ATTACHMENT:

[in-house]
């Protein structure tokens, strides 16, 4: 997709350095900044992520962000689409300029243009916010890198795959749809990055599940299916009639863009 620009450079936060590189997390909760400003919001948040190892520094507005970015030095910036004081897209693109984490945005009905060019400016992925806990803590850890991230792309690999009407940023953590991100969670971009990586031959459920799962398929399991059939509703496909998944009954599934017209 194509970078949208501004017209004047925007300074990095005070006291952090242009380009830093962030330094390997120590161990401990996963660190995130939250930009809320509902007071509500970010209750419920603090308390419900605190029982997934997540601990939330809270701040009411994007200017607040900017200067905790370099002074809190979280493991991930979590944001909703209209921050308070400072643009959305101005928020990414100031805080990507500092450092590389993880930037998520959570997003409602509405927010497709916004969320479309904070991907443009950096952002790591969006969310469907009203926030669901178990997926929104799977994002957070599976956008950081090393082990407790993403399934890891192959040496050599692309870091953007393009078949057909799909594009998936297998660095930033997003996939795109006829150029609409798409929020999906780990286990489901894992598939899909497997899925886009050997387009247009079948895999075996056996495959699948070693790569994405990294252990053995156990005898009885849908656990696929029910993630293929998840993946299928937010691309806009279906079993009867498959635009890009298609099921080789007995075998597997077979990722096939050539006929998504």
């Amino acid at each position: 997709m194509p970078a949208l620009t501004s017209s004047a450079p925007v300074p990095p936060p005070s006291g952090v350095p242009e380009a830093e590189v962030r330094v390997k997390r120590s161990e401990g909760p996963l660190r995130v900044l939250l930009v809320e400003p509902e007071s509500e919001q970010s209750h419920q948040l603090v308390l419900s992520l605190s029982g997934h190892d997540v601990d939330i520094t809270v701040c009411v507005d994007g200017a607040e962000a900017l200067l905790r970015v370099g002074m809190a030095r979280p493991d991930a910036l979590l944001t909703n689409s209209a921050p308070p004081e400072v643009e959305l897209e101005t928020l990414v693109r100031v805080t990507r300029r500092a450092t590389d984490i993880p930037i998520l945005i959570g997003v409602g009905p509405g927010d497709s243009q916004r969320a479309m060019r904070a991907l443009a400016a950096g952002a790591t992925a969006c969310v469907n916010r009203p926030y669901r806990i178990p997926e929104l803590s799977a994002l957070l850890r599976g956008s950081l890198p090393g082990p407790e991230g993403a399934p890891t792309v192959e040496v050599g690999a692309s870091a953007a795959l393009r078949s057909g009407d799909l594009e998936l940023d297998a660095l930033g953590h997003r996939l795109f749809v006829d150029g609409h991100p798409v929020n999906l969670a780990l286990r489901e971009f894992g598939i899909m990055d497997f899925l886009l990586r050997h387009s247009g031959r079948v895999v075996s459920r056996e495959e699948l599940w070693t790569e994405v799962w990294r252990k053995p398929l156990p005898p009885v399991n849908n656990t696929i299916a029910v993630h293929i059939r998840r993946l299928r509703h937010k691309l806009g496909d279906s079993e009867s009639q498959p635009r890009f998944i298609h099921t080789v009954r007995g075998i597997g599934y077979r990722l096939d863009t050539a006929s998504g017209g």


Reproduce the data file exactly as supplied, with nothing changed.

[in-house]
């Protein structure tokens, strides 16, 4: 997709350095900044992520962000689409300029243009916010890198795959749809990055599940299916009639863009 620009450079936060590189997390909760400003919001948040190892520094507005970015030095910036004081897209693109984490945005009905060019400016992925806990803590850890991230792309690999009407940023953590991100969670971009990586031959459920799962398929399991059939509703496909998944009954599934017209 194509970078949208501004017209004047925007300074990095005070006291952090242009380009830093962030330094390997120590161990401990996963660190995130939250930009809320509902007071509500970010209750419920603090308390419900605190029982997934997540601990939330809270701040009411994007200017607040900017200067905790370099002074809190979280493991991930979590944001909703209209921050308070400072643009959305101005928020990414100031805080990507500092450092590389993880930037998520959570997003409602509405927010497709916004969320479309904070991907443009950096952002790591969006969310469907009203926030669901178990997926929104799977994002957070599976956008950081090393082990407790993403399934890891192959040496050599692309870091953007393009078949057909799909594009998936297998660095930033997003996939795109006829150029609409798409929020999906780990286990489901894992598939899909497997899925886009050997387009247009079948895999075996056996495959699948070693790569994405990294252990053995156990005898009885849908656990696929029910993630293929998840993946299928937010691309806009279906079993009867498959635009890009298609099921080789007995075998597997077979990722096939050539006929998504």
């Amino acid at each position: 997709m194509p970078a949208l620009t501004s017209s004047a450079p925007v300074p990095p936060p005070s006291g952090v350095p242009e380009a830093e590189v962030r330094v390997k997390r120590s161990e401990g909760p996963l660190r995130v900044l939250l930009v809320e400003p509902e007071s509500e919001q970010s209750h419920q948040l603090v308390l419900s992520l605190s029982g997934h190892d997540v601990d939330i520094t809270v701040c009411v507005d994007g200017a607040e962000a900017l200067l905790r970015v370099g002074m809190a030095r979280p493991d991930a910036l979590l944001t909703n689409s209209a921050p308070p004081e400072v643009e959305l897209e101005t928020l990414v693109r100031v805080t990507r300029r500092a450092t590389d984490i993880p930037i998520l945005i959570g997003v409602g009905p509405g927010d497709s243009q916004r969320a479309m060019r904070a991907l443009a400016a950096g952002a790591t992925a969006c969310v469907n916010r009203p926030y669901r806990i178990p997926e929104l803590s799977a994002l957070l850890r599976g956008s950081l890198p090393g082990p407790e991230g993403a399934p890891t792309v192959e040496v050599g690999a692309s870091a953007a795959l393009r078949s057909g009407d799909l594009e998936l940023d297998a660095l930033g953590h997003r996939l795109f749809v006829d150029g609409h991100p798409v929020n999906l969670a780990l286990r489901e971009f894992g598939i899909m990055d497997f899925l886009l990586r050997h387009s247009g031959r079948v895999v075996s459920r056996e495959e699948l599940w070693t790569e994405v799962w990294r252990k053995p398929l156990p005898p009885v399991n849908n656990t696929i299916a029910v993630h293929i059939r998840r993946l299928r509703h937010k691309l806009g496909d279906s079993e009867s009639q498959p635009r890009f998944i298609h099921t080789v009954r007995g075998i597997g599934y077979r990722l096939d863009t050539a006929s998504g017209g």